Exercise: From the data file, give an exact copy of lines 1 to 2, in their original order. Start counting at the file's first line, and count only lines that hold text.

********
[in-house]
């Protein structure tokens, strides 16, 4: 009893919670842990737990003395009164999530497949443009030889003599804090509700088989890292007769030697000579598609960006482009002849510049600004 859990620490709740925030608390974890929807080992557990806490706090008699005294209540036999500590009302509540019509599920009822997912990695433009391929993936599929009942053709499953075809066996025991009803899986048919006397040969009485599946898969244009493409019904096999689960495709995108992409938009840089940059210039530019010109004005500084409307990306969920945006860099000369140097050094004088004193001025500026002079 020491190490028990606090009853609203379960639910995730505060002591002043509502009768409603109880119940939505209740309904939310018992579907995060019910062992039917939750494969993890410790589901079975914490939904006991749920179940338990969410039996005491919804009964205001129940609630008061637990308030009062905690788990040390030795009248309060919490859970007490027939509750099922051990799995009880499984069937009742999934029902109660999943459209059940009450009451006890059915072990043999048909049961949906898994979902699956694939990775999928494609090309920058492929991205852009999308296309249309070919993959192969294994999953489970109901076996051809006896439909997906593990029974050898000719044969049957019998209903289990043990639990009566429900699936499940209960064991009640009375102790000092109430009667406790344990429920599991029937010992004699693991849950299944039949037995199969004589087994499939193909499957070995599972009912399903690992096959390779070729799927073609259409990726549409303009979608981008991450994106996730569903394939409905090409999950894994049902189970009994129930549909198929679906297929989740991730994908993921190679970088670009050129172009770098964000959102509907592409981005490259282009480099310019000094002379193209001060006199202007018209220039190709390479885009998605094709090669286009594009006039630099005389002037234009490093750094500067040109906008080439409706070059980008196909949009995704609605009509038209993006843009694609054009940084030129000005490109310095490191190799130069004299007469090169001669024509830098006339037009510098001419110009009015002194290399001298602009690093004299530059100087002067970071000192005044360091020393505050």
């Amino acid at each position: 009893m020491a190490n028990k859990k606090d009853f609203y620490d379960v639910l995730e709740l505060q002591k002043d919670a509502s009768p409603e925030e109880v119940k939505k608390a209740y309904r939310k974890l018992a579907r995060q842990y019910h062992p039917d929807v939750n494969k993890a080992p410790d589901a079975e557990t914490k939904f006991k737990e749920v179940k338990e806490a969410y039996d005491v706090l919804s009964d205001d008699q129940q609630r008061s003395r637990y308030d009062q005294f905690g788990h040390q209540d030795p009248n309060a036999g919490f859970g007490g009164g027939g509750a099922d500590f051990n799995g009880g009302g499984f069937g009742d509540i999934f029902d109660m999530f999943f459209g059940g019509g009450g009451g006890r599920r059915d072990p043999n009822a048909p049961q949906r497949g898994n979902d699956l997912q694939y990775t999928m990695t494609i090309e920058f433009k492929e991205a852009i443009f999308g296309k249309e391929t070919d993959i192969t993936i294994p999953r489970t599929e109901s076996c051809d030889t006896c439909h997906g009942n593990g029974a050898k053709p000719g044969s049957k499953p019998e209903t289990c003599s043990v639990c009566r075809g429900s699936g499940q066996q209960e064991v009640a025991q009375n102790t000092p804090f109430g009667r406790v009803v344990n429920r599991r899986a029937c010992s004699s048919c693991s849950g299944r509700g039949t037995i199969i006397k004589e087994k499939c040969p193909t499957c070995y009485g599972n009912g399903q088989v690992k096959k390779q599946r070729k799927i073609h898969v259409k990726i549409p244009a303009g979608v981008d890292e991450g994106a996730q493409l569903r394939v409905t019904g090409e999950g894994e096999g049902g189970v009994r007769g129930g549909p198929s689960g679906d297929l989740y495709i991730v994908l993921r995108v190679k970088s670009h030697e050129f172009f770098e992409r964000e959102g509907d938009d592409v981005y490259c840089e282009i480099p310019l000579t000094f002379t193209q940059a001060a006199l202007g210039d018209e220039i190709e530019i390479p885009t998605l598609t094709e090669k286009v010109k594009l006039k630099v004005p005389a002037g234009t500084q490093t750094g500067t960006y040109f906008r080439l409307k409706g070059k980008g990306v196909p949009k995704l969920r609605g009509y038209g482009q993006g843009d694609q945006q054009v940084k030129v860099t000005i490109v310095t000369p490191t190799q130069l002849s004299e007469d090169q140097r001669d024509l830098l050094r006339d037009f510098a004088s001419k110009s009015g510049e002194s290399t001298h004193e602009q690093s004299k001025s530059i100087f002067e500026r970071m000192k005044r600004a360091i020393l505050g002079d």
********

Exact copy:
[in-house]
């Protein structure tokens, strides 16, 4: 009893919670842990737990003395009164999530497949443009030889003599804090509700088989890292007769030697000579598609960006482009002849510049600004 859990620490709740925030608390974890929807080992557990806490706090008699005294209540036999500590009302509540019509599920009822997912990695433009391929993936599929009942053709499953075809066996025991009803899986048919006397040969009485599946898969244009493409019904096999689960495709995108992409938009840089940059210039530019010109004005500084409307990306969920945006860099000369140097050094004088004193001025500026002079 020491190490028990606090009853609203379960639910995730505060002591002043509502009768409603109880119940939505209740309904939310018992579907995060019910062992039917939750494969993890410790589901079975914490939904006991749920179940338990969410039996005491919804009964205001129940609630008061637990308030009062905690788990040390030795009248309060919490859970007490027939509750099922051990799995009880499984069937009742999934029902109660999943459209059940009450009451006890059915072990043999048909049961949906898994979902699956694939990775999928494609090309920058492929991205852009999308296309249309070919993959192969294994999953489970109901076996051809006896439909997906593990029974050898000719044969049957019998209903289990043990639990009566429900699936499940209960064991009640009375102790000092109430009667406790344990429920599991029937010992004699693991849950299944039949037995199969004589087994499939193909499957070995599972009912399903690992096959390779070729799927073609259409990726549409303009979608981008991450994106996730569903394939409905090409999950894994049902189970009994129930549909198929679906297929989740991730994908993921190679970088670009050129172009770098964000959102509907592409981005490259282009480099310019000094002379193209001060006199202007018209220039190709390479885009998605094709090669286009594009006039630099005389002037234009490093750094500067040109906008080439409706070059980008196909949009995704609605009509038209993006843009694609054009940084030129000005490109310095490191190799130069004299007469090169001669024509830098006339037009510098001419110009009015002194290399001298602009690093004299530059100087002067970071000192005044360091020393505050």